24 Mar Assembly Expected To Restore Some School AidMarch 24, 2010
By: Joseph SpectorSource: The Journal News
Budget negotiations continued Tuesday as the state Assembly vowed to restore some aid to schools that Gov. David Paterson and Senate Democrats have sought to cut.
Assembly Speaker Sheldon Silver, D-Manhattan, said Assembly Democrats will seek to add back some of the $1.4 billion in state aid that Paterson proposed to cut in the 2010-11 budget proposal. On Monday, Senate Democrats said they would go along with the school cuts.
Assembly Democrats are expected to pass a budget resolution on W ednesday that restores about $600 million to education, officials said.
“We have always stood for education, and in this difficult year we believe there has to be a restoration of some magnitude to education,” said Silver, who would not confirm a dollar amount.
The state budget year begins April 1, and lawmakers are scrambling to try to meet the deadline this week. They start a 10-day break Monday because it’s a holiday week.
The proposal by Assembly Democrats would still require agreement from the Senate and Paterson. Legislative leaders and Paterson met privately at the governor’s mansion Tuesday to continue negotiations.
The Assembly is also expected to reject a Paterson proposal to sell wine in grocery stores and tax soda, as has the Senate.
Unlike Senate Democrats, though, Assembly Democrats appear to be looking at some borrowing to help close a $9.2 billion budget gap for the 2010-11 fiscal year.
Lt. Gov. Richard Ravitch has recommended the state borrow up to $2 billion a year for the next several years to help balance the state’s budget.
But some Assembly Democrats said the state shouldn’t borrow. A report last week by Comptroller Thomas DiNapoli found New York’s debt per capita is three times the national median.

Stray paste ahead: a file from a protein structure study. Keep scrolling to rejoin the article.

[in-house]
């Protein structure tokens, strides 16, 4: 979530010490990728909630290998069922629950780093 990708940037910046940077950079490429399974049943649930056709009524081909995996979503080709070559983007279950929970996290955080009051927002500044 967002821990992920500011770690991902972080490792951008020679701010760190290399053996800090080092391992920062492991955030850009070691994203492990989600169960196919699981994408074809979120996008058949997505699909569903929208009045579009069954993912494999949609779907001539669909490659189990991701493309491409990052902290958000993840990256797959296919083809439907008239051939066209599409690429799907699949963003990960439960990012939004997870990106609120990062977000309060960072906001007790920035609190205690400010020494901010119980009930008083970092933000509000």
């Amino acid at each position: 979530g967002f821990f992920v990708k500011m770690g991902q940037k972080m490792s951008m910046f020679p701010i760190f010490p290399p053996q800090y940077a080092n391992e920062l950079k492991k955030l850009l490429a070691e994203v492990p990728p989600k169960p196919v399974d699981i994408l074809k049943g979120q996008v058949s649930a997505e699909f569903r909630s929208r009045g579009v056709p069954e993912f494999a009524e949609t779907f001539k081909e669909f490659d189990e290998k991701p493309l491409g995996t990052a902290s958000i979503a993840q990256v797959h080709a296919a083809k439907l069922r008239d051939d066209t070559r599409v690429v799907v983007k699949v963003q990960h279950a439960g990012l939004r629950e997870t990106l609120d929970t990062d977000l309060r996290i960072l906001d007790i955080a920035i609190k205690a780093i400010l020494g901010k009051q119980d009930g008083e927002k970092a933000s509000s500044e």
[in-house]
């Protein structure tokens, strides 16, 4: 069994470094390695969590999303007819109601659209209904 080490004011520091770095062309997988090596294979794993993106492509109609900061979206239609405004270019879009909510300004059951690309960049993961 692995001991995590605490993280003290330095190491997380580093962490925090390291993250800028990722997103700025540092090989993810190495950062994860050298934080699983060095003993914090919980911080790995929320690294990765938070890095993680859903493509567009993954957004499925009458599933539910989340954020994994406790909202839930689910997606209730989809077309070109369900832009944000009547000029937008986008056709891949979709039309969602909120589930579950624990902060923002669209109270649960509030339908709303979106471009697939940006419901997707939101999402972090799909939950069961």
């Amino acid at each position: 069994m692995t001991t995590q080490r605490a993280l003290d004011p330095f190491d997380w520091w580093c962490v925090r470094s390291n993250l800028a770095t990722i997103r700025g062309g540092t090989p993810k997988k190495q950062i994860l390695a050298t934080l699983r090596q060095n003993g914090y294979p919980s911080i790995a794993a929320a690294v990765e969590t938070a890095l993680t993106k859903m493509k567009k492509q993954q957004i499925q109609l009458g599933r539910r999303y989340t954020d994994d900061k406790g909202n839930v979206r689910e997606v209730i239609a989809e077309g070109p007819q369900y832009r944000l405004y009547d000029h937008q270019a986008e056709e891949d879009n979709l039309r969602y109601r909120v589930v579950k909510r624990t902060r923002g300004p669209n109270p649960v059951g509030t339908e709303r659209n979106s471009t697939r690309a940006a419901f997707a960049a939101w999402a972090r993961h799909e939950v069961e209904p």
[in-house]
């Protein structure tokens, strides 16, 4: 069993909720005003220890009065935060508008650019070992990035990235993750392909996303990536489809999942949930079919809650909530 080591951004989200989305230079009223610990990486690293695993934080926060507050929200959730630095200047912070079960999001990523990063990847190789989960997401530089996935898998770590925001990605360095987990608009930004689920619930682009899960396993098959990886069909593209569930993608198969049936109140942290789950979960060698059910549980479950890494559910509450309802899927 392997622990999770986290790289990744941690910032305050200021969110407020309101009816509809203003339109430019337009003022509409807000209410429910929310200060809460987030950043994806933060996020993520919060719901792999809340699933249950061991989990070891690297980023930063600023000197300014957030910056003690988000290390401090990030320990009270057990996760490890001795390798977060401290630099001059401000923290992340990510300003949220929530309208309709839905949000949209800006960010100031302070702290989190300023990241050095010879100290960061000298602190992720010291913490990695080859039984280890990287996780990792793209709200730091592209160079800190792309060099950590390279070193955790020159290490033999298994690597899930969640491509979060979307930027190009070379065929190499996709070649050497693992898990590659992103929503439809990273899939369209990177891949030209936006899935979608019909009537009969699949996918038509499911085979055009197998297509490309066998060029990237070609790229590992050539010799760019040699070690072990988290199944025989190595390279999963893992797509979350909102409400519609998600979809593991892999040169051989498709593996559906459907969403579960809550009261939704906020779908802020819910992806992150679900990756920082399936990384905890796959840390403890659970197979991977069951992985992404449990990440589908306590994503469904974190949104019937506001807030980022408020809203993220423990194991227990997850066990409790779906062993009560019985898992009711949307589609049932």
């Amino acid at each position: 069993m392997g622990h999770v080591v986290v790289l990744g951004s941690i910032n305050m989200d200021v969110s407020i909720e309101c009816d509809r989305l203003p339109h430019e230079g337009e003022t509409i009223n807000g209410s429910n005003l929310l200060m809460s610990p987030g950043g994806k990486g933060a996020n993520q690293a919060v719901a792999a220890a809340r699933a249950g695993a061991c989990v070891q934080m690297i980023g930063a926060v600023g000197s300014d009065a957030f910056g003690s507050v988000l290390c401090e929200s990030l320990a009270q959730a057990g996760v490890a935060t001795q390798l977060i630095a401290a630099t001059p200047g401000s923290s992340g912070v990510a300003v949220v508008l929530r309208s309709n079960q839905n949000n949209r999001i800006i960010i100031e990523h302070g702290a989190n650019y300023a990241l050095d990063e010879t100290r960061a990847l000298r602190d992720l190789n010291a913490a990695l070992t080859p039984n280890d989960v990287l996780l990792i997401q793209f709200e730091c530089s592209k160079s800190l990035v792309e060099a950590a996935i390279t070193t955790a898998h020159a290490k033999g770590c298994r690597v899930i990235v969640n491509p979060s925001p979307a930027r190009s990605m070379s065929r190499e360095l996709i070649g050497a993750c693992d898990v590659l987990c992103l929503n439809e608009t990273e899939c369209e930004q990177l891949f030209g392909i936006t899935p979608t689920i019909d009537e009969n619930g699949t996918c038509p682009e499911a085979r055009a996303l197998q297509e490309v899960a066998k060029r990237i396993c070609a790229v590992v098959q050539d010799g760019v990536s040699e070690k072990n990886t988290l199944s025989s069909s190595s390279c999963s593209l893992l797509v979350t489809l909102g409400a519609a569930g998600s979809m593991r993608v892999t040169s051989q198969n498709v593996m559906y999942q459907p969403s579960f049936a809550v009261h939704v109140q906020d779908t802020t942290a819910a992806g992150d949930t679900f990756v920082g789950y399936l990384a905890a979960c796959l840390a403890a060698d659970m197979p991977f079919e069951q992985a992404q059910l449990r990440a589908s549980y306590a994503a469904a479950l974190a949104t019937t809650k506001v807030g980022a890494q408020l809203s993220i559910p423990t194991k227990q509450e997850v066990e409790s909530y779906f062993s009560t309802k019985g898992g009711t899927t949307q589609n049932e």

Assemblyman David Koon, D-Perinton, Monroe County, said, “I am totally against borrowing any more money in this state. We’ve got to cut spending of government not borrow more money to keep things going here. We have to make the tough decision.”
School groups said they would be pleased to have some funding restored, but they would still face an $800 million cut. Groups have estimate d schools would have to lay off more than 14,000 teachers if the $1.4 billion in cuts were adopted.
The cuts, even with some restorations, would “dramatically undercut the quality of education in our schools,” said Billy Easton, executive director of Alliance for Quality Education.
To raise about $1 billion, three Democratic Assembly members—Sam Hoyt of Buffalo, Ginny Fields of Suffolk County and Michael Benjamin of the Bronx – said teachers should forego their raises this year.
In a letter to the New York State United Teachers union, the lawmakers said, “This solution alone will help districts avoid draconian layoffs, keep vital services in place for our children and protect programs.”
Richard Iannuzzi, president of NYSUT, said contracts are negotiated by each school district. Moreover, lawmakers should be looking at ways to cut back on the tax breaks given to the wealthy, rather than clamping down on teachers.
If the Assembly members are “serious about addressing the economic crisis, it shouldn’t be on the back of working people,” Iannuzzi said.